Litigation isn’t the only business risk as there are a lot of possible issues as regards to legal oversight made by founders of a business. From the onset, when a new business is in the pipelines there are a lot of documentations that should follow to ensure that the business is free to run, has limited risks, has a defined structure in terms of ownership and contributions by stakeholders and sources of funds. A lot of modern businesses run into various company conflicts, both internal and external especially when the structure and documentation isn’t pre-decided.
The cost of setting up legal documentation is often quite pricey and this leads to evasive measures by business men. This might not be the safest thing to do. It is usually better to avoid all intricacies at the onset because there are various complexities that can short-live the business.
The best legal decisions are first made by employing the aid of a legal consultant. There is usually a debate as to what structure is best when registering a business as they come with variable implications;
- The legal documentation for the sole proprietor is limited as it’s generally a one-man business. All that is required are local permits and the tax on this system is considerably low. This seems like a great structure as only one person runs the business and all gains go to one person. However, there are various disadvantages to it such as;
- Due to sole ownership it is difficult to form partnerships in cases where an external source of funding is needed.
- A sole proprietor stands the risk of litigation by creditors since it’s a one-show. There is no company protection which usually is applicable to corporations and Limited Liability Company.
Limited liabilities and Corporations
In order to form an LLC or corporation certain state authorities must be involved. Appropriate documentation on state level is more expensive than sole proprietorship and partnership. This is a more complex form of business as the taxes are higher and requires proper accounting strategies.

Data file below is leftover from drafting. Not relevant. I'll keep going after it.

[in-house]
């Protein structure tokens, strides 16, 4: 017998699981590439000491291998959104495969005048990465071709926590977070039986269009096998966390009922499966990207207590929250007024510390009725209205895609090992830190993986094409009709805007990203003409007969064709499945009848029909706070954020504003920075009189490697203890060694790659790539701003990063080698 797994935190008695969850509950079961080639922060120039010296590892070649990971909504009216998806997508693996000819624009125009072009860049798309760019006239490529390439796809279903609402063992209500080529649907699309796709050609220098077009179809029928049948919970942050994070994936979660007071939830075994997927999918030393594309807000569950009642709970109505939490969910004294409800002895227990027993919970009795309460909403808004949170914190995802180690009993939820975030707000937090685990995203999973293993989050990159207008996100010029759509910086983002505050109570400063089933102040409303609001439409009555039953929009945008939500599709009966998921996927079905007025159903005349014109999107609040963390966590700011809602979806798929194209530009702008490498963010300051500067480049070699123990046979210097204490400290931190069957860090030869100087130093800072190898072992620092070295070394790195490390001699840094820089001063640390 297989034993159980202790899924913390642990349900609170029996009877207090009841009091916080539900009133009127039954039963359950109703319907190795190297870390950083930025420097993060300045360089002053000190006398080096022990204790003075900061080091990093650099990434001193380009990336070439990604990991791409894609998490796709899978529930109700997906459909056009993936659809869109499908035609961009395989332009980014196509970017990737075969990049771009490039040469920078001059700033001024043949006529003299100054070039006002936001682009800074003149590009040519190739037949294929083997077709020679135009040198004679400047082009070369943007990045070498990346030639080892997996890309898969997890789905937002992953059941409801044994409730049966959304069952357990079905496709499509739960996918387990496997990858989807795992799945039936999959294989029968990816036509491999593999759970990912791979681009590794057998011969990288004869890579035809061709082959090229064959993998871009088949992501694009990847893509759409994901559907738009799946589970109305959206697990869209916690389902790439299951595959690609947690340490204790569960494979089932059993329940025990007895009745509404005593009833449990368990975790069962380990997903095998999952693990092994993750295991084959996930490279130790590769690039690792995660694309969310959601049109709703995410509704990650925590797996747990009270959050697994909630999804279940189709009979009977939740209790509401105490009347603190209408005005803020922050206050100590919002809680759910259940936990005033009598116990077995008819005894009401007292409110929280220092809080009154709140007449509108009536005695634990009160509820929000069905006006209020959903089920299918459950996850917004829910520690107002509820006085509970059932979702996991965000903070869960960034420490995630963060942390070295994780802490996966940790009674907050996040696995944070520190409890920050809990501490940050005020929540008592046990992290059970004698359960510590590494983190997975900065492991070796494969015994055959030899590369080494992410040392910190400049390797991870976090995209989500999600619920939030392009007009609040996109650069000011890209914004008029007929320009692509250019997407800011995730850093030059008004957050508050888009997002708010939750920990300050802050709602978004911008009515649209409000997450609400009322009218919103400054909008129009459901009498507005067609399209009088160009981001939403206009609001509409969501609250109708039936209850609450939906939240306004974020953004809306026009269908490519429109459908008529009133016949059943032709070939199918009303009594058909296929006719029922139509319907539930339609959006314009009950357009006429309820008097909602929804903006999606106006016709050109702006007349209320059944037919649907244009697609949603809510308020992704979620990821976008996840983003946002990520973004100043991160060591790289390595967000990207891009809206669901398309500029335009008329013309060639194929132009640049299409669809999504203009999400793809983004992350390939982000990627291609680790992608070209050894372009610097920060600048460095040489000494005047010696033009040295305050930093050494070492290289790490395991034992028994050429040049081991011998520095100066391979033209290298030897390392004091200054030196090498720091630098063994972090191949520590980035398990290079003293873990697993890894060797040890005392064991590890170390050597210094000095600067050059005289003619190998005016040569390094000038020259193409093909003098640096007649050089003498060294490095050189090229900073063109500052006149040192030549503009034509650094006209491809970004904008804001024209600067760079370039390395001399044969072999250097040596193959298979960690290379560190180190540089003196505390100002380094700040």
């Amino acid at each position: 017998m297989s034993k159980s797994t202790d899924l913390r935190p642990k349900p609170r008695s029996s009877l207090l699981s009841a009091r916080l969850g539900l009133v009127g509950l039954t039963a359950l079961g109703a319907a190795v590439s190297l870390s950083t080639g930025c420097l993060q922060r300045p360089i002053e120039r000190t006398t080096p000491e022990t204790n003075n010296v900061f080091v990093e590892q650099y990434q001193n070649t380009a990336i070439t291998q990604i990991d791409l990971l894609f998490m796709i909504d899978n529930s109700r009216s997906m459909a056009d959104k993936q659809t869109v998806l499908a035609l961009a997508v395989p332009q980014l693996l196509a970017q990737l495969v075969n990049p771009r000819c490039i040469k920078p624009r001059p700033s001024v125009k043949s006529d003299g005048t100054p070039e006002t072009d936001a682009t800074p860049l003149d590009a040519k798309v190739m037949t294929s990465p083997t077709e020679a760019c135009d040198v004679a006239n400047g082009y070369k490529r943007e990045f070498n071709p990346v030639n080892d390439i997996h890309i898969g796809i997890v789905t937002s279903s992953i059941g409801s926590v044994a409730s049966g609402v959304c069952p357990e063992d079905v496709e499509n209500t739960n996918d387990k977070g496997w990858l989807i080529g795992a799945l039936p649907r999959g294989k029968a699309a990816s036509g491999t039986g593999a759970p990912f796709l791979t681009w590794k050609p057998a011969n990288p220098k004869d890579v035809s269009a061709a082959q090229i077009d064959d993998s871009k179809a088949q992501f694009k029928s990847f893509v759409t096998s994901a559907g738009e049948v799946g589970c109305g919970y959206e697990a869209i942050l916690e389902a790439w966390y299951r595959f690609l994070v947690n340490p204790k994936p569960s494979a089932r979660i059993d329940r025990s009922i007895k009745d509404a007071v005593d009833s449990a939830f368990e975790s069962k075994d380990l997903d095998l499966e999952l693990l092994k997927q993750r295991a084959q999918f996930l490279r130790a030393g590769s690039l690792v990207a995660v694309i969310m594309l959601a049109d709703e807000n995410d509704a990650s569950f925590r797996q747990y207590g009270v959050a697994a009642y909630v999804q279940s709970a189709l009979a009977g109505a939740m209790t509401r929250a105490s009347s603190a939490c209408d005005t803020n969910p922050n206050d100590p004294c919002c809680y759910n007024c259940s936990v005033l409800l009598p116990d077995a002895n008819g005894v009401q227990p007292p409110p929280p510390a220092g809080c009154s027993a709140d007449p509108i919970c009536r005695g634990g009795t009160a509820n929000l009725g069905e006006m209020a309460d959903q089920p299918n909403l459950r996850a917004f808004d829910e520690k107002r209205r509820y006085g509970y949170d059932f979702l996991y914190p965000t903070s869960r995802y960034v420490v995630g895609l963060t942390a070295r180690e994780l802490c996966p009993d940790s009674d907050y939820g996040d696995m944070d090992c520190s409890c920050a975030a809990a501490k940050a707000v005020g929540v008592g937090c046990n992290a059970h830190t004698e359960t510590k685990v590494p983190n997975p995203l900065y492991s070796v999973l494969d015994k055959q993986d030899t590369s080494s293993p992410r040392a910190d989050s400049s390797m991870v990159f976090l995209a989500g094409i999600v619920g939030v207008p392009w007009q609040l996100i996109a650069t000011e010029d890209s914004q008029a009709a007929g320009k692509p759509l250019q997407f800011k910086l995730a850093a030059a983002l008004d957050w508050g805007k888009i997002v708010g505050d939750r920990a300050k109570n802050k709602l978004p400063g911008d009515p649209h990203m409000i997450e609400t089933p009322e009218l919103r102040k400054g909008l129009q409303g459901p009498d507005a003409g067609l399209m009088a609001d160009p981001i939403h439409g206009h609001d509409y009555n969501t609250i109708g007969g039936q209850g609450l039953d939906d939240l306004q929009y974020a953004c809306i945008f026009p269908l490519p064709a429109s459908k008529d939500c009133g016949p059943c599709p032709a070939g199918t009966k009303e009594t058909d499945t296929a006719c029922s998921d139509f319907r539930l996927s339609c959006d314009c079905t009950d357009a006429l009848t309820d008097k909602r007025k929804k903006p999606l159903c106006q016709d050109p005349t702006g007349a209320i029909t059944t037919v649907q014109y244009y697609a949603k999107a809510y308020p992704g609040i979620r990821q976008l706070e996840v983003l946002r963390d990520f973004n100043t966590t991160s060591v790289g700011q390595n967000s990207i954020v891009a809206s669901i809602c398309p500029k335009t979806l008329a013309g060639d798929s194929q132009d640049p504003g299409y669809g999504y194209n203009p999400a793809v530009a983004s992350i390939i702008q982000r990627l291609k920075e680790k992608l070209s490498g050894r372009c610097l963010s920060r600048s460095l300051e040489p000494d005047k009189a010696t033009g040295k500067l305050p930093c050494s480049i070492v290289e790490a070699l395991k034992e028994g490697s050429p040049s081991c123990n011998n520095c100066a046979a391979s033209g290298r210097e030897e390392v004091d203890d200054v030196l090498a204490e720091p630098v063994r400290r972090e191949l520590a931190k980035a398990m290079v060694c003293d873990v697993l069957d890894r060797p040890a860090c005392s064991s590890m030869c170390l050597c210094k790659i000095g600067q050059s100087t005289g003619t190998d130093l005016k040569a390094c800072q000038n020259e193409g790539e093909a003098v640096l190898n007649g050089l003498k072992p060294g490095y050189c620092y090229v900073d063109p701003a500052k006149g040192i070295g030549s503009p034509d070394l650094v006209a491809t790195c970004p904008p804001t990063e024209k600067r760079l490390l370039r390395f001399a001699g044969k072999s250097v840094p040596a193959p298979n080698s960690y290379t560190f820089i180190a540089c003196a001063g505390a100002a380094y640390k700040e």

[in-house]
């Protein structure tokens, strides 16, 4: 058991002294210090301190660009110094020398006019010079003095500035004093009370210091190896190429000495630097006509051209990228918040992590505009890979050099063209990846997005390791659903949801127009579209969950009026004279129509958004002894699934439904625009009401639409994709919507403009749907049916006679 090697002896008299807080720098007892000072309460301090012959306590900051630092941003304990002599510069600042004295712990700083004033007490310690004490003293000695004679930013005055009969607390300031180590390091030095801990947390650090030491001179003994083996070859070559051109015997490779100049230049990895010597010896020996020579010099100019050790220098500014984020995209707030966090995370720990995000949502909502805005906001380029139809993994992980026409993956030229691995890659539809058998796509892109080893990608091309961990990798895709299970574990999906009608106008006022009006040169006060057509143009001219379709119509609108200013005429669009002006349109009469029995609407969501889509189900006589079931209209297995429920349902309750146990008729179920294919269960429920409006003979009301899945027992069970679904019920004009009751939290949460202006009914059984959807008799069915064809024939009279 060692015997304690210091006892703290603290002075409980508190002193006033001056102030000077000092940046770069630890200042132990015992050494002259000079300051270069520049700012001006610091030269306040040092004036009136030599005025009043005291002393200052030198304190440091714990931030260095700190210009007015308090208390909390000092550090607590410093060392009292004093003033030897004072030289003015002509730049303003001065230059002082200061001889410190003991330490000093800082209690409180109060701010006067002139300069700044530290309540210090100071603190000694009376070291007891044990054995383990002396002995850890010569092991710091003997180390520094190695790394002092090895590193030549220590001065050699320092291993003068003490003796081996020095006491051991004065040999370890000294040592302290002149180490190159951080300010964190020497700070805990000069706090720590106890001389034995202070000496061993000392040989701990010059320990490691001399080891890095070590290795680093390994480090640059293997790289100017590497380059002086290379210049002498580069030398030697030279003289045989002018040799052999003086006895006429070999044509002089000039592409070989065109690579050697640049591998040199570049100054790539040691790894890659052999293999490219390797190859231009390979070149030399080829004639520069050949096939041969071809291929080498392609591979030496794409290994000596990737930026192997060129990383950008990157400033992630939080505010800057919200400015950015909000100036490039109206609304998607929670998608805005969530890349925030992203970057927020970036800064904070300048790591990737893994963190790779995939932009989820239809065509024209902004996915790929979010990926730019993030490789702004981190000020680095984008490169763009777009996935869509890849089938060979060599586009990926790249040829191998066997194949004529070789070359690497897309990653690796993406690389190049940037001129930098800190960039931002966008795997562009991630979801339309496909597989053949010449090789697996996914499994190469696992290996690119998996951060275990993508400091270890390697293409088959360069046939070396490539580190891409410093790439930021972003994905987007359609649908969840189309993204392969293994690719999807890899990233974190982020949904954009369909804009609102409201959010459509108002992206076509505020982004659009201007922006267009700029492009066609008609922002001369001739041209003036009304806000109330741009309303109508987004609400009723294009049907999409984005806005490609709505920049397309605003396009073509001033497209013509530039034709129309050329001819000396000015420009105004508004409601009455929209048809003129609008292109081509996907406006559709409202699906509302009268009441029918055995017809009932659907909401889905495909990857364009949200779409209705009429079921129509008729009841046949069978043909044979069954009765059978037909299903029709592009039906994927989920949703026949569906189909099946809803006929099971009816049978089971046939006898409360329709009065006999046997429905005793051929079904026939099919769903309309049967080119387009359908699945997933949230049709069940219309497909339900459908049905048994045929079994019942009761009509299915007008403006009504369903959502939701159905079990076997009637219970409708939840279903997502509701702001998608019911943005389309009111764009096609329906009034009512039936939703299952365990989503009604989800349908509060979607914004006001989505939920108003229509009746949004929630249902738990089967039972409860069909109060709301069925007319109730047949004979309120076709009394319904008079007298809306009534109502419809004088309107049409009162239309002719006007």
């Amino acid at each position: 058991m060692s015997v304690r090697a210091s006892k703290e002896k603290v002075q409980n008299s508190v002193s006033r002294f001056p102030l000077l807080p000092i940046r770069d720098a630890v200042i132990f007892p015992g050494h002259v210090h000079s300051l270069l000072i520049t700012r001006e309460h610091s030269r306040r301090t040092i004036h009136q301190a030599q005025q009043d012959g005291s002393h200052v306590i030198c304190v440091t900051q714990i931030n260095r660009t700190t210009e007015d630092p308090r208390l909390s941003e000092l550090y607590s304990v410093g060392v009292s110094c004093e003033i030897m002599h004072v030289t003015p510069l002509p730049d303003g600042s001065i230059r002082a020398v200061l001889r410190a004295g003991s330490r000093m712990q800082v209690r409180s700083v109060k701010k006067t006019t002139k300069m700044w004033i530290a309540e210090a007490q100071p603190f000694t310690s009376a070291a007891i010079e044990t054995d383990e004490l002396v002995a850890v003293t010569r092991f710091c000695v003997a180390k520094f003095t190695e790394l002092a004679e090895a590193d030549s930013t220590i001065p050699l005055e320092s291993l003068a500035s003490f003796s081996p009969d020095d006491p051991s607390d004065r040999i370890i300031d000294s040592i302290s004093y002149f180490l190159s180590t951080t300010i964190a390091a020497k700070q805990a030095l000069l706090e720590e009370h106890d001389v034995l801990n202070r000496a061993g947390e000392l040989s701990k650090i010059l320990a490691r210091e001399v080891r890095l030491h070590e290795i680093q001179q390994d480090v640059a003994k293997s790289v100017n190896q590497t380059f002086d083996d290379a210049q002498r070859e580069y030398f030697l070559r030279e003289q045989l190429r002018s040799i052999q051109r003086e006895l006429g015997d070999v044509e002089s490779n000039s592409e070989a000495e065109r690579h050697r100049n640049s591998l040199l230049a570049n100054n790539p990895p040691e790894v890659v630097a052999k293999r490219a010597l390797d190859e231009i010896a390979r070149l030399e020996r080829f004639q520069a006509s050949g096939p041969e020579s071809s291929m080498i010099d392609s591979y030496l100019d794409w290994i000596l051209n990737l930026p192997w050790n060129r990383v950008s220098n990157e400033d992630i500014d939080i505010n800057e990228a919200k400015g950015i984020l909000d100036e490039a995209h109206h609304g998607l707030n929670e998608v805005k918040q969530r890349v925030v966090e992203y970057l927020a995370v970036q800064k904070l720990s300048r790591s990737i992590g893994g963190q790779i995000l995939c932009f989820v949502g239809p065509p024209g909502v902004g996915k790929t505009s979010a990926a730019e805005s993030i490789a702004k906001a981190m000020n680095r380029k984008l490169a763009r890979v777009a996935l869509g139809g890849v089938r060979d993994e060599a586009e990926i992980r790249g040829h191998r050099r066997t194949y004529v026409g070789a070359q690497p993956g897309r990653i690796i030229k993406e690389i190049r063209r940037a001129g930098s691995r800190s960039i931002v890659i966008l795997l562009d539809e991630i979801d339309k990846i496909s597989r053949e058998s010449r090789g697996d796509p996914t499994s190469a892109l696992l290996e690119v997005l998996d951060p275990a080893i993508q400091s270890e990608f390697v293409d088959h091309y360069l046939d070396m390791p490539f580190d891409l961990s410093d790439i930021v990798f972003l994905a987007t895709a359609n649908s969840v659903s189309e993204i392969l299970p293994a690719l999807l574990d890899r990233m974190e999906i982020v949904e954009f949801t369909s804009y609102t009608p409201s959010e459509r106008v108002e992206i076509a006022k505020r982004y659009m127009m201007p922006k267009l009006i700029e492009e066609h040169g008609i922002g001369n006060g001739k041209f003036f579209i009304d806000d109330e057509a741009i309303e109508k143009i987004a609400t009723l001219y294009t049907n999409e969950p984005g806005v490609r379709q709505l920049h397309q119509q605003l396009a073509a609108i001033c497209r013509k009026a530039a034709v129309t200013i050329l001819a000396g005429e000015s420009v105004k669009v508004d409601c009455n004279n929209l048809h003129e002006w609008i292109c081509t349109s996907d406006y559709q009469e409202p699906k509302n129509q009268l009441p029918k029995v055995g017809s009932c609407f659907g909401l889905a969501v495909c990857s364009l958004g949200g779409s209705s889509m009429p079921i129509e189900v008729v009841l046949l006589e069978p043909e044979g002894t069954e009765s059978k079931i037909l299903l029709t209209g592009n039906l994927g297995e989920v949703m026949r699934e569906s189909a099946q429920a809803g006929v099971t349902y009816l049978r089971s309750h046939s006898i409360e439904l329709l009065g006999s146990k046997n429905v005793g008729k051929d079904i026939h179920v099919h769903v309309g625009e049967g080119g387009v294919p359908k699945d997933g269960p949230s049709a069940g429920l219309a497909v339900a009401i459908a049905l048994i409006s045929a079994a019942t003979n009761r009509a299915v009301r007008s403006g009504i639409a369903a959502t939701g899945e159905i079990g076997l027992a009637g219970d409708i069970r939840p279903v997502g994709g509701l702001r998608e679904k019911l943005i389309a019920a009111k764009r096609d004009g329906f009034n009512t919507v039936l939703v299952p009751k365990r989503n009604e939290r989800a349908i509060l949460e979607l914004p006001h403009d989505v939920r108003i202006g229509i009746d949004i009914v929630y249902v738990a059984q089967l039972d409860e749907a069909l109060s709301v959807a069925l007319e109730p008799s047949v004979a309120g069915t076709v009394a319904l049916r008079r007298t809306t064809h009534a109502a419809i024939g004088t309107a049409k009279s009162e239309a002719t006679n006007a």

The advantages of the LLC and corporation are tremendously higher than others and are as follows;
- Protection from litigation by business creditors
- Great savings on tax rates due to flexible deductions and other exceptions
- More flexibility in partnering with other companies and ease of raising funds for capital
this form of business is owned by more than one entity. The business recognizes each entity as a signatory and all forms of income are distributed within the partners by level of percentage of ownership. The downside of partnership is that the partners bear the risk of litigation by creditors.
For businesses that were built on collaborative efforts of two or more partners there are also legalities that must be tackled in order to maintain transparency and to check future disputes. Co-founders often need to decide upon numerous issues, decide roles and distribution of dividends. Here are a few agreements to put in place when operating a business with co-founders;
- What is the percentage of ownership allotted to each co-founder
- What specific roles do co-founders play and what are their limitations
- What are the terms and conditions on buying and selling of shares in a situation where a co-founder wants to leave the company and how much would shares go for?
- What sorts of commitment is required from co-founders in terms of financial implications and functions
- Are there disparities in interests or goals for the company amongst co-founders
- What is the method of conflict resolution between co-founders
- How is inflow distributed amongst co-founders and how is it regulated to avoid conflict
- Is there a policy that allows the removal of a particular co-founder who is underperforming of has committed an offence that puts the image of the company in jeopardy, and if there are, what is the possible compensation for the co-founder after dismissal?
- Finally, how are decisions made? By voting? Does any co-founder have ultimate right and power based on contribution to the company?
Every startup company would have to put into consideration laws and policies that would guide employees. This is usually a problem for most companies; not enough laws. This is usually called employment documentation which is usually handled by the human resource department. Some necessary employment documentations to have in order to be able to manage employees effectively are;
- Employment letter signed by the authorities stating the offer and remuneration and terms of termination.
- An identity form to ensure that employee is legally able to work and can be properly identified
An employee handbook which contains confidential company information to be adhered to, tax information, company benefits, such as insurance, health and promotions.